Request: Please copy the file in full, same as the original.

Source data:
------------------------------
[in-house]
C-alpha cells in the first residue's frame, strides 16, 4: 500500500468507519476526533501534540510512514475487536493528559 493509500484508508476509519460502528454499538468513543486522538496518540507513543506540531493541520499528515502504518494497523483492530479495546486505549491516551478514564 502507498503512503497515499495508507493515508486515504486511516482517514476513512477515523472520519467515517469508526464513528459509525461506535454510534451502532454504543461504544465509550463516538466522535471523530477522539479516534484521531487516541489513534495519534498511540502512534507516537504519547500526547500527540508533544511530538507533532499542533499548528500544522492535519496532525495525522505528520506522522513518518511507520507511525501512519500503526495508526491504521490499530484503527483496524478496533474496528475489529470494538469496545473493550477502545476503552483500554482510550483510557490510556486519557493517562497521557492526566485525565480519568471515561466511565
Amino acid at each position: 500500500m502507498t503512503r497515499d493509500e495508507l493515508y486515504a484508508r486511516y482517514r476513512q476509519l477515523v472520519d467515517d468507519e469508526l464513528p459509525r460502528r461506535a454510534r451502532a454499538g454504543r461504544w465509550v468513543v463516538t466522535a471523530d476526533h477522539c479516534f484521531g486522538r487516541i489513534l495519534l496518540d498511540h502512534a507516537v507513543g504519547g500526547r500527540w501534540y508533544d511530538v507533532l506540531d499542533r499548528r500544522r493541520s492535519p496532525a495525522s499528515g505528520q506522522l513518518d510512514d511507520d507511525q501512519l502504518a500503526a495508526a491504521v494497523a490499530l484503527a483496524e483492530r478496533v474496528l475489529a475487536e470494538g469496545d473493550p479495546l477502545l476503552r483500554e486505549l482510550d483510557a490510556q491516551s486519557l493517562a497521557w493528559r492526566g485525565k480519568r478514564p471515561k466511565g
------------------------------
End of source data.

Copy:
[in-house]
C-alpha cells in the first residue's frame, strides 16, 4: 500500500468507519476526533501534540510512514475487536493528559 493509500484508508476509519460502528454499538468513543486522538496518540507513543506540531493541520499528515502504518494497523483492530479495546486505549491516551478514564 502507498503512503497515499495508507493515508486515504486511516482517514476513512477515523472520519467515517469508526464513528459509525461506535454510534451502532454504543461504544465509550463516538466522535471523530477522539479516534484521531487516541489513534495519534498511540502512534507516537504519547500526547500527540508533544511530538507533532499542533499548528500544522492535519496532525495525522505528520506522522513518518511507520507511525501512519500503526495508526491504521490499530484503527483496524478496533474496528475489529470494538469496545473493550477502545476503552483500554482510550483510557490510556486519557493517562497521557492526566485525565480519568471515561466511565
Amino acid at each position: 500500500m502507498t503512503r497515499d493509500e495508507l493515508y486515504a484508508r486511516y482517514r476513512q476509519l477515523v472520519d467515517d468507519e469508526l464513528p459509525r460502528r461506535a454510534r451502532a454499538g454504543r461504544w465509550v468513543v463516538t466522535a471523530d476526533h477522539c479516534f484521531g486522538r487516541i489513534l495519534l496518540d498511540h502512534a507516537v507513543g504519547g500526547r500527540w501534540y508533544d511530538v507533532l506540531d499542533r499548528r500544522r493541520s492535519p496532525a495525522s499528515g505528520q506522522l513518518d510512514d511507520d507511525q501512519l502504518a500503526a495508526a491504521v494497523a490499530l484503527a483496524e483492530r478496533v474496528l475489529a475487536e470494538g469496545d473493550p479495546l477502545l476503552r483500554e486505549l482510550d483510557a490510556q491516551s486519557l493517562a497521557w493528559r492526566g485525565k480519568r478514564p471515561k466511565g